Air filter - a 14x2 or 14x3 open element paper filter is going to be more than enough. Flat base is better than drop base, if you have the hood clearance.

Synthetic fluids - maybe in theory these will improve mpg but I doubt you'd ever be able to measure the difference.

Fueling - OK - now we are talking. You already said EFI, so let's look at some of the systems floating around out there.
GM / Howell / Hamilton EFI - These and others are all based around the GM throttle body injection system. They all work better than carbs, too, but not as well as more recent designs. There are three reasons here: One, injector count. Two injectors isn't going to distribute fuel among 8 cylinders as well as four or eight injectors can because the manifold itself doesn't get air and fuel distributed perfectly and it wasn't designed for a TBI unit, it was designed for a carb. Two, injector pressure. Higher pressure = more atomized (finer mist) gas. GM TBI operates at 15 psi or so. Later fuel injection systems run at 49 to 60 PSI. Heck, direct injection will blast fuel straight into the combustion chamber at 500 psi. Reason three... I forget what I was going to say.
The other thing to keep in mind about GM TBI systems is that some will control ignition timing, some won't, some use the GM computer (almost all, actually, unless you want to look into Megasquirt. For now, just google it and see if you want to go there) some don't.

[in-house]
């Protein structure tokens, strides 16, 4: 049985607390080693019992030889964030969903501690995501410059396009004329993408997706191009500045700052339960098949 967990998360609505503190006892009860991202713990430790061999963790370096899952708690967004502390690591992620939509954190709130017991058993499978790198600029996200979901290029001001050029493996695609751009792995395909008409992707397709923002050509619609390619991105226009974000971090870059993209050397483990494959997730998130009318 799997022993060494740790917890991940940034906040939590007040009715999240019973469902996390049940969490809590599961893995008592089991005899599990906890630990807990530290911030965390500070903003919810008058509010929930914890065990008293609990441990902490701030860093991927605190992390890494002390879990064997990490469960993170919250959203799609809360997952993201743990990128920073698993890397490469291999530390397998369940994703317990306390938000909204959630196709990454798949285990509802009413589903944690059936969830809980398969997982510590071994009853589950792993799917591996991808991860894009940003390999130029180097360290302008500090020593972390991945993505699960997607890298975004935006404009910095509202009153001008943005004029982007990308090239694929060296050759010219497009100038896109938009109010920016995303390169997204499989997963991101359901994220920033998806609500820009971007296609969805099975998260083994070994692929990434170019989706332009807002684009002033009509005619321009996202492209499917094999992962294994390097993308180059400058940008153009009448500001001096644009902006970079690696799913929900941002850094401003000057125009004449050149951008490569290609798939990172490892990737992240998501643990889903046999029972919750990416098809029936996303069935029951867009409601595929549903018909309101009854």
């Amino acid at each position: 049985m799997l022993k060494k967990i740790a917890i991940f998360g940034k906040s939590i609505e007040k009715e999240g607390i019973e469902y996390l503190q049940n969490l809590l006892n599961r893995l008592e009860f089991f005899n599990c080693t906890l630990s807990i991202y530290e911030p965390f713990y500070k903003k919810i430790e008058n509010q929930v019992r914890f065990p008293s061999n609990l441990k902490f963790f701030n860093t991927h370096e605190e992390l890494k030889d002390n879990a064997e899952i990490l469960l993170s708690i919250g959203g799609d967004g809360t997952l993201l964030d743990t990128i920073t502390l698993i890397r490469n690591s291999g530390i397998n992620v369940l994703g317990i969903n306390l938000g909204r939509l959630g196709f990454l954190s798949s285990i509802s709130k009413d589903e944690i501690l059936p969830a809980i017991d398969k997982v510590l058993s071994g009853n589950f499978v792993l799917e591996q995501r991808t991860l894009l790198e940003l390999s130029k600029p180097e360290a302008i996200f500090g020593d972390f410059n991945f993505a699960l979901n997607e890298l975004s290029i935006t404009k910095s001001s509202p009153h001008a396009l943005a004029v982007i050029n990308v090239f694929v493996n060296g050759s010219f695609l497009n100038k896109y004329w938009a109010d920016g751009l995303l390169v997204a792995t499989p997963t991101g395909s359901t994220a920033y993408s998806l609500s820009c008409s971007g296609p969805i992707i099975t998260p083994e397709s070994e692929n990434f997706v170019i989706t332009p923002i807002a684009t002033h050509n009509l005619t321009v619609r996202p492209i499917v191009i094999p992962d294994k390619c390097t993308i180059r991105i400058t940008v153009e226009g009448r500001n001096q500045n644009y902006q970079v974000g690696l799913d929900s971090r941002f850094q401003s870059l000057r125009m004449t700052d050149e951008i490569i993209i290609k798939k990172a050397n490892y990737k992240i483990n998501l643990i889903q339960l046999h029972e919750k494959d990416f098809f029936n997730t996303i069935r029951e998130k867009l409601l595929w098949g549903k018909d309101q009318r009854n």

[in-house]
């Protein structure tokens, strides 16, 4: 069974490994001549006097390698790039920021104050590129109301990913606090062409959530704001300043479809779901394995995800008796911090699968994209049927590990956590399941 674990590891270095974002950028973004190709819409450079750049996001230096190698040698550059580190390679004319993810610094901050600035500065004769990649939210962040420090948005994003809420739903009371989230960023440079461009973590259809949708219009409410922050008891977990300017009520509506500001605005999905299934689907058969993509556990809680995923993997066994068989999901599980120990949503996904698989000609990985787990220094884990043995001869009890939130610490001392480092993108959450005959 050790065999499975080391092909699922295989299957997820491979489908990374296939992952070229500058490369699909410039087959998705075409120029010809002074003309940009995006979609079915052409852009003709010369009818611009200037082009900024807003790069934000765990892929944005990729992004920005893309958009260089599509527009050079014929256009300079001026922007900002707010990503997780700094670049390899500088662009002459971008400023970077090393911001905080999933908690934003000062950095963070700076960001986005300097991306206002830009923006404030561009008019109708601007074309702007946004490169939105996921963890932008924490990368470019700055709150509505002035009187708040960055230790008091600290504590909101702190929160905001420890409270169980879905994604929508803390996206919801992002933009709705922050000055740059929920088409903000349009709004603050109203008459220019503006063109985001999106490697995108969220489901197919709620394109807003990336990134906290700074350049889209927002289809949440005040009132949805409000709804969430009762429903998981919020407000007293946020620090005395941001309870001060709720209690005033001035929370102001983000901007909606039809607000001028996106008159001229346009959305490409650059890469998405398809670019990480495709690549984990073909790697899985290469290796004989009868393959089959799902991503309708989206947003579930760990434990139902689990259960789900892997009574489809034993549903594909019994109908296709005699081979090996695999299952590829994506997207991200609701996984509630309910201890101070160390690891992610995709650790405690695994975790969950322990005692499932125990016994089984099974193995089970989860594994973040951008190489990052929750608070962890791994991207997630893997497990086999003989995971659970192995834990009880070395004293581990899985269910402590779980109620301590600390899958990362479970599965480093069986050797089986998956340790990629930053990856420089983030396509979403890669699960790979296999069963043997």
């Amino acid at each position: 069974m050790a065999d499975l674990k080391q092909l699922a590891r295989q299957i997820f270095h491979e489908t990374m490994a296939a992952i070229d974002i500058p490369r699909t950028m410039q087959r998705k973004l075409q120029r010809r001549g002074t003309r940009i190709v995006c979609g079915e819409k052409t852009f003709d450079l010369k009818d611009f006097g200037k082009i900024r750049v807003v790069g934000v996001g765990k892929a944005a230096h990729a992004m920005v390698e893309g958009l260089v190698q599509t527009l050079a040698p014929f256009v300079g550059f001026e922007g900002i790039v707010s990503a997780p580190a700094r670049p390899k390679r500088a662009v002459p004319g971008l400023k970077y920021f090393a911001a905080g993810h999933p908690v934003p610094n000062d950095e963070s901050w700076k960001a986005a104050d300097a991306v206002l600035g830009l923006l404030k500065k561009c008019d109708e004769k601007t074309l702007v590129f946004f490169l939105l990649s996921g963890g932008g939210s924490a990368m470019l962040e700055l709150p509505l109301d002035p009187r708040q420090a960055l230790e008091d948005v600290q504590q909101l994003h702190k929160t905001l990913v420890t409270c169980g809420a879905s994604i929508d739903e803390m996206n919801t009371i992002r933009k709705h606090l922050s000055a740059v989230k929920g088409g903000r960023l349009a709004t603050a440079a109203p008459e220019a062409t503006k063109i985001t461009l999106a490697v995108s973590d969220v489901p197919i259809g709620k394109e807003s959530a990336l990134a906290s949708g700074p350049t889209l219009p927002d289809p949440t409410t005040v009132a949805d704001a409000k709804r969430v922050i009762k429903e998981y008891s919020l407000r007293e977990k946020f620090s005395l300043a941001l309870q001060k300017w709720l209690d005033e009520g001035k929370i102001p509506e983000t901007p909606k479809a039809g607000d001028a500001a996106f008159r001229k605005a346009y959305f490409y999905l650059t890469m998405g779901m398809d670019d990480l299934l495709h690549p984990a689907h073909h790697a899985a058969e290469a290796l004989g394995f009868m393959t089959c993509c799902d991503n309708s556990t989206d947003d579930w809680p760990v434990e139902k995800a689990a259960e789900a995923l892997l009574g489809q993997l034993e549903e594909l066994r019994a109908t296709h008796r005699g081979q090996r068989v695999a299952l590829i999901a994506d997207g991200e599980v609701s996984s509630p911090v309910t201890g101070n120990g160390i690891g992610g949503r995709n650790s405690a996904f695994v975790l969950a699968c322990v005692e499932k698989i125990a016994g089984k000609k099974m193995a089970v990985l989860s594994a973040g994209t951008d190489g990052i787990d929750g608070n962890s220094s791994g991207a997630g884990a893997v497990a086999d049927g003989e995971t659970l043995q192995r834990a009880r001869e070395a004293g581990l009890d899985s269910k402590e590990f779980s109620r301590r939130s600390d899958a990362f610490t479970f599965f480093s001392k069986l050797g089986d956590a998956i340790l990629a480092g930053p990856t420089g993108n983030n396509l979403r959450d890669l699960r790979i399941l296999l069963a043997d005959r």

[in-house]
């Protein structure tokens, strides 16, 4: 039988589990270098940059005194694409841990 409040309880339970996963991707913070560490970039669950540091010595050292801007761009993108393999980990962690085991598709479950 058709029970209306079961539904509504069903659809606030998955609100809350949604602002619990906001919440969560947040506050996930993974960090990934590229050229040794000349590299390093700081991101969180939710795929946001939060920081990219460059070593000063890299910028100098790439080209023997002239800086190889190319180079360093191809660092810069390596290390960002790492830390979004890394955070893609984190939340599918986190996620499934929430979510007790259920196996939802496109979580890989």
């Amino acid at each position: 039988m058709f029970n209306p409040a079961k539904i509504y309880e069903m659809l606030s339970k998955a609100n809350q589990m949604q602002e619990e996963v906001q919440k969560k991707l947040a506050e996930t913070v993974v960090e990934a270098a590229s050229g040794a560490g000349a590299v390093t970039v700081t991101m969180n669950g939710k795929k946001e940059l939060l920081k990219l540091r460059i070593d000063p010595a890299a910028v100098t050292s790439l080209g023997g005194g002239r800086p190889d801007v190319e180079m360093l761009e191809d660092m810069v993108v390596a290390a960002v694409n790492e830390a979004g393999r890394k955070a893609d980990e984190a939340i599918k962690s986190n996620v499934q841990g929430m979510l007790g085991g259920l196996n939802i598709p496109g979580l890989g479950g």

OK, so much for GM TBI.
There are also a handful of drop-on, easy to tune EFI systems like Fitech, Holley's Sniper, Summit Racing does a house brand unit, I think there are others I can't think of just now. Basically it looks similar to a 4 barrel carb, bolts down onto a 4 barrel intake, and you bang in a few things on the (provided) handheld controller and put in an oxygen sensor and a high pressure fuel pump and it does the rest. Some of these control ignition timing, some don't. I have no experience here but those who have them seem to like them and it's minimum fussing. They also use four injectors at 58 PSI, which is just plain better hardware than the GM TBI stuff.